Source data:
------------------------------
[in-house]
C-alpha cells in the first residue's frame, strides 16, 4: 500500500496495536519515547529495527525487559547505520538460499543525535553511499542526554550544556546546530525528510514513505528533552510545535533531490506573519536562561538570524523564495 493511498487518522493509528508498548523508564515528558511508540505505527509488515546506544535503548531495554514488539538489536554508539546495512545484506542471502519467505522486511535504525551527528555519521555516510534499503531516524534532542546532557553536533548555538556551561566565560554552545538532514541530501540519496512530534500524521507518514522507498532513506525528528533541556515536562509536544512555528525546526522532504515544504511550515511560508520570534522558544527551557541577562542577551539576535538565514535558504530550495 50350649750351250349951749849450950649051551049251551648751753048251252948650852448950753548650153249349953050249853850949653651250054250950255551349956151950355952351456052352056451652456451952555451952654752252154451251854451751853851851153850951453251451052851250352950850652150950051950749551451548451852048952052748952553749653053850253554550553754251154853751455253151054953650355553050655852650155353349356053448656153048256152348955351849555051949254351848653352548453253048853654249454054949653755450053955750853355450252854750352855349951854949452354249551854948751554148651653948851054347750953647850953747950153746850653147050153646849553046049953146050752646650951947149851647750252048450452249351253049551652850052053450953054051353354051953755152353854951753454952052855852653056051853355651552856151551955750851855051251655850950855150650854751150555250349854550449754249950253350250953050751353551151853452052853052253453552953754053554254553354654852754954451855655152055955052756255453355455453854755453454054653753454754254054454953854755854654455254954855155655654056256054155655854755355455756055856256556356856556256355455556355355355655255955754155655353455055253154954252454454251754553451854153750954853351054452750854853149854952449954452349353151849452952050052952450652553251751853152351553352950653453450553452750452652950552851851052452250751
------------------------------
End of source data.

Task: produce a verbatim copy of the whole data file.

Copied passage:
[in-house]
C-alpha cells in the first residue's frame, strides 16, 4: 500500500496495536519515547529495527525487559547505520538460499543525535553511499542526554550544556546546530525528510514513505528533552510545535533531490506573519536562561538570524523564495 493511498487518522493509528508498548523508564515528558511508540505505527509488515546506544535503548531495554514488539538489536554508539546495512545484506542471502519467505522486511535504525551527528555519521555516510534499503531516524534532542546532557553536533548555538556551561566565560554552545538532514541530501540519496512530534500524521507518514522507498532513506525528528533541556515536562509536544512555528525546526522532504515544504511550515511560508520570534522558544527551557541577562542577551539576535538565514535558504530550495 50350649750351250349951749849450950649051551049251551648751753048251252948650852448950753548650153249349953050249853850949653651250054250950255551349956151950355952351456052352056451652456451952555451952654752252154451251854451751853851851153850951453251451052851250352950850652150950051950749551451548451852048952052748952553749653053850253554550553754251154853751455253151054953650355553050655852650155353349356053448656153048256152348955351849555051949254351848653352548453253048853654249454054949653755450053955750853355450252854750352855349951854949452354249551854948751554148651653948851054347750953647850953747950153746850653147050153646849553046049953146050752646650951947149851647750252048450452249351253049551652850052053450953054051353354051953755152353854951753454952052855852653056051853355651552856151551955750851855051251655850950855150650854751150555250349854550449754249950253350250953050751353551151853452052853052253453552953754053554254553354654852754954451855655152055955052756255453355455453854755453454054653753454754254054454953854755854654455254954855155655654056256054155655854755355455756055856256556356856556256355455556355355355655255955754155655353455055253154954252454454251754553451854153750954853351054452750854853149854952449954452349353151849452952050052952450652553251751853152351553352950653453450553452750452652950552851851052452250751